A diverse group of companies including Microsoft, Nokia and Oracle, has filed a complaint with the European Commission about what it dubs Google’s “anti-competitive mobile strategy” of allowing free use of the Android platform.
The FairSearch complaint boils down to Google using Android as a ‘Trojan Horse’ to sign up advertising partners, monopolise the mobile market and control user data by letting mobile hardware manufacturers use its operating system free of charge.
The group is concerned that as the online advertising market shifts increasingly to mobile platforms with the rise in smartphones and tablets, Google is giving itself an unfair head start.
“Google achieved its dominance in the smartphone operating system market by giving Android to device-makers for ‘free’. But in reality, Android phone makers who want to include must-have Google apps such as Maps, YouTube or Play are required to pre-load an entire suite of Google mobile services and to give them prominent default placement on the phone,” the group argued.
“This disadvantages other providers, and puts Google’s Android in control of consumer data on a majority of smartphones shipped today. Google’s predatory distribution of Android at below-cost makes it difficult for other providers of operating systems to recoup investments in competing with Google’s dominant mobile platform.”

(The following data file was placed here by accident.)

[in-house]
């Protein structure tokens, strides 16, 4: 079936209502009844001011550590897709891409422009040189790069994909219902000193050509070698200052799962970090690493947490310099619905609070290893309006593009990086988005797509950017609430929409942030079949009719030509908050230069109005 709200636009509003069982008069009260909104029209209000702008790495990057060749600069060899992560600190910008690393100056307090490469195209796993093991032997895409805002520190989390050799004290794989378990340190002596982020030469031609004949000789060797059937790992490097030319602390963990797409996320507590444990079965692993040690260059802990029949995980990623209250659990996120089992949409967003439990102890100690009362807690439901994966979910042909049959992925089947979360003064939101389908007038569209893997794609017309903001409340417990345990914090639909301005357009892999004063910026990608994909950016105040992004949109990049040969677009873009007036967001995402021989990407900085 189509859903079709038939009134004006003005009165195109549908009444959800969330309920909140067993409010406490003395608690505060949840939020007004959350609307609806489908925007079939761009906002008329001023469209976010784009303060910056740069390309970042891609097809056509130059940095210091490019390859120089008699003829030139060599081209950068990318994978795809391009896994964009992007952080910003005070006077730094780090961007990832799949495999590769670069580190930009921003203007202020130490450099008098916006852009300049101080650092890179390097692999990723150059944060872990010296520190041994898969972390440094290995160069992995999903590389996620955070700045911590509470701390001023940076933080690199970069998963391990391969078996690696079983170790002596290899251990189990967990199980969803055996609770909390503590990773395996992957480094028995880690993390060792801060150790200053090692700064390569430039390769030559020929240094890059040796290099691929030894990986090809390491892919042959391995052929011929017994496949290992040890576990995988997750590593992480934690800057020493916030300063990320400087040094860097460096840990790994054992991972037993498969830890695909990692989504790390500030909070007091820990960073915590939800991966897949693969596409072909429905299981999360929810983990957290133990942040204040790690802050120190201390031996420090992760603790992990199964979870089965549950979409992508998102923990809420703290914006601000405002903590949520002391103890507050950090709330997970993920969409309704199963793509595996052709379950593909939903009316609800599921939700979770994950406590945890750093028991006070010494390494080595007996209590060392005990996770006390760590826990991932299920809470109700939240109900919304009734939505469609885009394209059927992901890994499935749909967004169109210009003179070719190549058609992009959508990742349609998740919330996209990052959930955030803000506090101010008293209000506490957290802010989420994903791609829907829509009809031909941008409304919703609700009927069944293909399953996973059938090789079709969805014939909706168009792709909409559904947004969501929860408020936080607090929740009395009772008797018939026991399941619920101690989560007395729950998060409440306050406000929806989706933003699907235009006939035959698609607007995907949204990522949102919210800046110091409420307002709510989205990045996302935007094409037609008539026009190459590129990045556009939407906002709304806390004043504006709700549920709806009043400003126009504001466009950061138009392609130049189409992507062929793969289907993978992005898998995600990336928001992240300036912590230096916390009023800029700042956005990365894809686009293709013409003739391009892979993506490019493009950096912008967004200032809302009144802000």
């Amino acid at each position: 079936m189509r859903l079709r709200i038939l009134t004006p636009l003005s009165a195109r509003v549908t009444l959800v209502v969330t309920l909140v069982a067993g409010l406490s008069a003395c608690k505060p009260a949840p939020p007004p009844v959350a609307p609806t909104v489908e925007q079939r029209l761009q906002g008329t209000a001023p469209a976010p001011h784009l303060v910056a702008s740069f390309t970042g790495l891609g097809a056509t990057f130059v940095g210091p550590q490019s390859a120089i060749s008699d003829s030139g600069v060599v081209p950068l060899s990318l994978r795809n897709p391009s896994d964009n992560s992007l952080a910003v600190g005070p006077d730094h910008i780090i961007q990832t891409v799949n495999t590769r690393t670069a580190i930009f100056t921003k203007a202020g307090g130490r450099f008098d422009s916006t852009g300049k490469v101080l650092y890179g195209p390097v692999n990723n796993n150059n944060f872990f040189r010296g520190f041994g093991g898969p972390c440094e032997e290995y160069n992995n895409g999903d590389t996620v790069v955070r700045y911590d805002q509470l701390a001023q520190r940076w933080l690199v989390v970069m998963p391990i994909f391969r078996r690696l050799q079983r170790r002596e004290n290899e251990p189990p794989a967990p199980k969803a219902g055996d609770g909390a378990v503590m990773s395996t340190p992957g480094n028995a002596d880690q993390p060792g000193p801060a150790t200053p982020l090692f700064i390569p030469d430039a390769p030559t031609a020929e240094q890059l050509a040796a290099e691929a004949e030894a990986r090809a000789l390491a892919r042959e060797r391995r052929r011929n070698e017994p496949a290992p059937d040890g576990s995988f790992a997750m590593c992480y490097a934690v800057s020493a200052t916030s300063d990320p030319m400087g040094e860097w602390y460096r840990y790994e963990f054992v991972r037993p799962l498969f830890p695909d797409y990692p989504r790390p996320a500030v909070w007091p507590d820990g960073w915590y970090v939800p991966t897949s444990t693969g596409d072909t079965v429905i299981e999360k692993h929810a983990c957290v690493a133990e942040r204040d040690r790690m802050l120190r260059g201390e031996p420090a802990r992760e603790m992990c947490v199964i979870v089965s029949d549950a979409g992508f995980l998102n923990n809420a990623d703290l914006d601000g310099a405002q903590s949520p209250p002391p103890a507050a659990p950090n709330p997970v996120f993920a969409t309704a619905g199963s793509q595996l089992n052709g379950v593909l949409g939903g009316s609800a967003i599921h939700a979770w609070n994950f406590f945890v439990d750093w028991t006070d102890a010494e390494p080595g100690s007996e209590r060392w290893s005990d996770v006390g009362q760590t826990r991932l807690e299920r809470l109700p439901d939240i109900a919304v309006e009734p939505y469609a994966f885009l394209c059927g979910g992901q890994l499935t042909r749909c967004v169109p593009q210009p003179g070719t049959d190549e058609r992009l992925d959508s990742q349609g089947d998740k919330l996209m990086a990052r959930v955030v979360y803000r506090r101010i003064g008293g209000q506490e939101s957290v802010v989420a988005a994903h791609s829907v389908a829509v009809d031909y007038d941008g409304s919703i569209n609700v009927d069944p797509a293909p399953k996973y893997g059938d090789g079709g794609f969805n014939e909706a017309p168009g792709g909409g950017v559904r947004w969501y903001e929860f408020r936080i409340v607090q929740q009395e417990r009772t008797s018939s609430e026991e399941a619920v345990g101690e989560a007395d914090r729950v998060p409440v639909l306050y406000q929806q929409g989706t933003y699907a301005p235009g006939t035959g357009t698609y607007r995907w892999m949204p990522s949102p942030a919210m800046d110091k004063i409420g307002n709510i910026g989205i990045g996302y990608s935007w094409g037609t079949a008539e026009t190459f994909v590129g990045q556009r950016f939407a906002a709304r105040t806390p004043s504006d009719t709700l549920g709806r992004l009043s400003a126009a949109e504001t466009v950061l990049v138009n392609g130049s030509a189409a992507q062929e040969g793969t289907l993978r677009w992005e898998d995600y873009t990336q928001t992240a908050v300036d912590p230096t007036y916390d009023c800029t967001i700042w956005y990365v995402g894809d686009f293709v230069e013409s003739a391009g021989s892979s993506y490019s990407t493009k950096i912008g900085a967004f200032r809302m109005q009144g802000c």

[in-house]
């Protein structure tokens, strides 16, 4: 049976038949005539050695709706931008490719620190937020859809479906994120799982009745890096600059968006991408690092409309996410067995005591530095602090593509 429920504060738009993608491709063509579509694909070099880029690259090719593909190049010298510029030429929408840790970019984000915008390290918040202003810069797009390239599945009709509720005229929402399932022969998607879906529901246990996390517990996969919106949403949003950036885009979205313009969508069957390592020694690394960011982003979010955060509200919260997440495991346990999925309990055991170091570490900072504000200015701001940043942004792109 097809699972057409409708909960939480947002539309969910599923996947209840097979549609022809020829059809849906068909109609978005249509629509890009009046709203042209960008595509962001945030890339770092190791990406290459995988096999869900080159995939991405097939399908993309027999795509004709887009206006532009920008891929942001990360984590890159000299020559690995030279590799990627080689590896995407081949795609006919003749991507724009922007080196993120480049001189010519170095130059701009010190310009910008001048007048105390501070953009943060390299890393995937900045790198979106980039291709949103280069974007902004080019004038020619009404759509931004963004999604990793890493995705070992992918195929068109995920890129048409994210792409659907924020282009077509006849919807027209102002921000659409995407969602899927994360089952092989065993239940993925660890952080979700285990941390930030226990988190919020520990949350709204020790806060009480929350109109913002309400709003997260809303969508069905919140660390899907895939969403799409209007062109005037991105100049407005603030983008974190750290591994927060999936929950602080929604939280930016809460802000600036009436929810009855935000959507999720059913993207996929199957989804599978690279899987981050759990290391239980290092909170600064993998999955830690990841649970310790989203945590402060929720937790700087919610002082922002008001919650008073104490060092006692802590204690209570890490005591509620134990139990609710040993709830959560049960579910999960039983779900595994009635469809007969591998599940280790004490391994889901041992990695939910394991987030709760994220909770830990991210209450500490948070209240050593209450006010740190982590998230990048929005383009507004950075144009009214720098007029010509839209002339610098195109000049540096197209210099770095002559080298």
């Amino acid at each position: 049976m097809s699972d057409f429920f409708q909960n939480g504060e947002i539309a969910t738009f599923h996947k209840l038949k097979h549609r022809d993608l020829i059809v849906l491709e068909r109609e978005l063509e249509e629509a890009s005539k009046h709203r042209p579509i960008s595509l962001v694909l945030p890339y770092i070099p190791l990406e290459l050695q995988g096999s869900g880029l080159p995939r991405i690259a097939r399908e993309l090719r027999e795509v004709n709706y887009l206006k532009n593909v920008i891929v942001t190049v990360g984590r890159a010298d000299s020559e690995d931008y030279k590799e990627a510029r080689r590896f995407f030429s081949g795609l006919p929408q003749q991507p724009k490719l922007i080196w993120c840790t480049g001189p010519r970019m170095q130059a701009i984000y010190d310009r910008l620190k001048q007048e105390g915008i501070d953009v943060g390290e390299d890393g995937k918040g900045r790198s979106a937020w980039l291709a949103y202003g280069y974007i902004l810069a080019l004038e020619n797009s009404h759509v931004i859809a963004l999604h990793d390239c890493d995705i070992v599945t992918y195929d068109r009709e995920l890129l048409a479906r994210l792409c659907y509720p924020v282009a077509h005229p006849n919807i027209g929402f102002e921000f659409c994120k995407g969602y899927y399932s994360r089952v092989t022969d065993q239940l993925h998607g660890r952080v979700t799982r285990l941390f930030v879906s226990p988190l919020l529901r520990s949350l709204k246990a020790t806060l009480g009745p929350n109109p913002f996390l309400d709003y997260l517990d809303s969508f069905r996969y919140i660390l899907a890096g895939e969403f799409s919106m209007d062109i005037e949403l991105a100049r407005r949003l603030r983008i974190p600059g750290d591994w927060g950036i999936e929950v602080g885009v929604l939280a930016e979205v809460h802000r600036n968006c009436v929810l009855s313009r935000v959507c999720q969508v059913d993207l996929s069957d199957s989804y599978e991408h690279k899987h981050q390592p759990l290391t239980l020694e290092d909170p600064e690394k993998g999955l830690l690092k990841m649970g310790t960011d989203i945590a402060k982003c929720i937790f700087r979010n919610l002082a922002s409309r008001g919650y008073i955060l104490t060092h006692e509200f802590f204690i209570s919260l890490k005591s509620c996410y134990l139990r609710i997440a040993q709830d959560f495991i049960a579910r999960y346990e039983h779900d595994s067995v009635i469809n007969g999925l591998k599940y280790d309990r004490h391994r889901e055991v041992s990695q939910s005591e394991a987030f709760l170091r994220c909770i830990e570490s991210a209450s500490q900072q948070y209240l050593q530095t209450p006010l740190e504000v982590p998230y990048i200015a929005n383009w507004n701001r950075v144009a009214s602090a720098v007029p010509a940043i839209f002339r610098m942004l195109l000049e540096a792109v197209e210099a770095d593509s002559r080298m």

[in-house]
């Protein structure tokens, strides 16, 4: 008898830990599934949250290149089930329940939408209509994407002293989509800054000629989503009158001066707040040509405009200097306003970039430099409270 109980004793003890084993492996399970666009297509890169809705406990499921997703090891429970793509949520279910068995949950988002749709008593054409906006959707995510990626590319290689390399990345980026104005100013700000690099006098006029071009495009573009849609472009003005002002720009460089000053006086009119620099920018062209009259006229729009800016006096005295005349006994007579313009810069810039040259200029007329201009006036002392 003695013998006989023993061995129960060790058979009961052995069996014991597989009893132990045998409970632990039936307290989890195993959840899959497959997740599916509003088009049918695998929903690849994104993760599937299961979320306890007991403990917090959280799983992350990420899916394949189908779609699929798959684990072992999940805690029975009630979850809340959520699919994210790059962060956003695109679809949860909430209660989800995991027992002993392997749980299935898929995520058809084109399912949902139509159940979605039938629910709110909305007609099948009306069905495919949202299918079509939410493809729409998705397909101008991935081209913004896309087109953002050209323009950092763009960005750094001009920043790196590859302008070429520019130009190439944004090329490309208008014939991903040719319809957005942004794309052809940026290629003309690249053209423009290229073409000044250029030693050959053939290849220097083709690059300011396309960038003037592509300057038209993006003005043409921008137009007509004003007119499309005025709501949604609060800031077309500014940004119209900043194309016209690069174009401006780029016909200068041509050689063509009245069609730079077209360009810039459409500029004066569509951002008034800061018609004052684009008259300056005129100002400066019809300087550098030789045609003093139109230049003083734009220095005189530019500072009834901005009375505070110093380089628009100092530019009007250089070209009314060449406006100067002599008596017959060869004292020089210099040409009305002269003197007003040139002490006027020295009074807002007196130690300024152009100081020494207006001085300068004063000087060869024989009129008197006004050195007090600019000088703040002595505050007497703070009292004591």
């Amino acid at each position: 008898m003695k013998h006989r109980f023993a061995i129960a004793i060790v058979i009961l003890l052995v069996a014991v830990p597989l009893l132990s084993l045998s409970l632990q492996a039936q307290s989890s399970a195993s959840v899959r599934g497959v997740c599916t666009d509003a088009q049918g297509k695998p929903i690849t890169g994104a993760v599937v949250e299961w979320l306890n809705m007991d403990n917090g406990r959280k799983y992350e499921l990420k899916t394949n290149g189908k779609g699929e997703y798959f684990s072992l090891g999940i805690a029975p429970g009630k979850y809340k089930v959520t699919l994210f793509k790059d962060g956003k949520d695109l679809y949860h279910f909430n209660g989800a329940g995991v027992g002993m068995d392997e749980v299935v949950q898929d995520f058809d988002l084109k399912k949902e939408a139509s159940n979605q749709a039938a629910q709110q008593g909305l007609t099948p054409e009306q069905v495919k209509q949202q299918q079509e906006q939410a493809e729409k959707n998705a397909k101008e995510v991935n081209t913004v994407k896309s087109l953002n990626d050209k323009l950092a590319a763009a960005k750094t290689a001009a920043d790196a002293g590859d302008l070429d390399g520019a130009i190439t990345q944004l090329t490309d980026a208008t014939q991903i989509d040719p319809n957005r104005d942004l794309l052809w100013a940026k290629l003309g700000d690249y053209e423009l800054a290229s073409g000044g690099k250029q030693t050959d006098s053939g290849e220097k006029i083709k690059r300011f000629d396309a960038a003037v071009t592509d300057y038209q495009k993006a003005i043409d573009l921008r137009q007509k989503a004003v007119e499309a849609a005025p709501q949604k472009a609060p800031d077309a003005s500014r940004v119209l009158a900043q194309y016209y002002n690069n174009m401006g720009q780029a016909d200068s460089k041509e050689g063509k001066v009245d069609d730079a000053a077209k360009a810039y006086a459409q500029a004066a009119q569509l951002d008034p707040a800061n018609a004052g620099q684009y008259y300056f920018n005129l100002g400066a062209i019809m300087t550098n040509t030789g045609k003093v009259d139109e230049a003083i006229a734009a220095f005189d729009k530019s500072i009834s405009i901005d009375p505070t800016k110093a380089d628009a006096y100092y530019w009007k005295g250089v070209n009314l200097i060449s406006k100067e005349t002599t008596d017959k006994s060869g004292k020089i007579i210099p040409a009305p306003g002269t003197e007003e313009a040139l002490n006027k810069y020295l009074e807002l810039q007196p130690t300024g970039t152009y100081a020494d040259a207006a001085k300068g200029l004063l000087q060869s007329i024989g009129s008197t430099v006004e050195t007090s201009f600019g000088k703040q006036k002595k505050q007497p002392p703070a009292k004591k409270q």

In an attempt to throw weight behind its case, FairSearch cited other issues European regulators have had with Google.
It referenced action taken by six European data protection authorities over Google’s consolidated privacy policies, and the search giant’s payment of a record fine to the US Federal Trade Commission last year over misleading privacy promises to Safari users.
“We are asking the Commission to move quickly and decisively to protect competition and innovation in this critical market,” said Thomas Vinje, Brussels-based counsel to the FairSearch coalition.
“Failure to act will only embolden Google to repeat its desktop abuses of dominance as consumers increasingly turn to a mobile platform dominated by Google’s Android operating system.”
FairSearch calls itself “an international coalition of 17 specialised search and technology companies”.
Its members range from Microsoft, Microsoft-founded travel site Expedia, ex-Microsoft-exec-led Nokia, and TripAdvisor, which as far as V3 is aware does not have any ties with Microsoft. Microsoft is, of course, well-versed in monopoly laws, having been embroiled in its own fairly major anti-competition cases with both the US and EU in the past.
Oracle is also a member of the organisation; this is surprising in that Oracle makes its money from the enterprise software and hardware market rather than from search; less surprising considering the protracted legal battle between Oracle and Google over the Sun-developed Java platform that sits at the heart of Android.
Apple is absent from the list, but it is likely that execs in Cupertino are very pleased to hear the news and wish the FairSearch group all the luck in the world.
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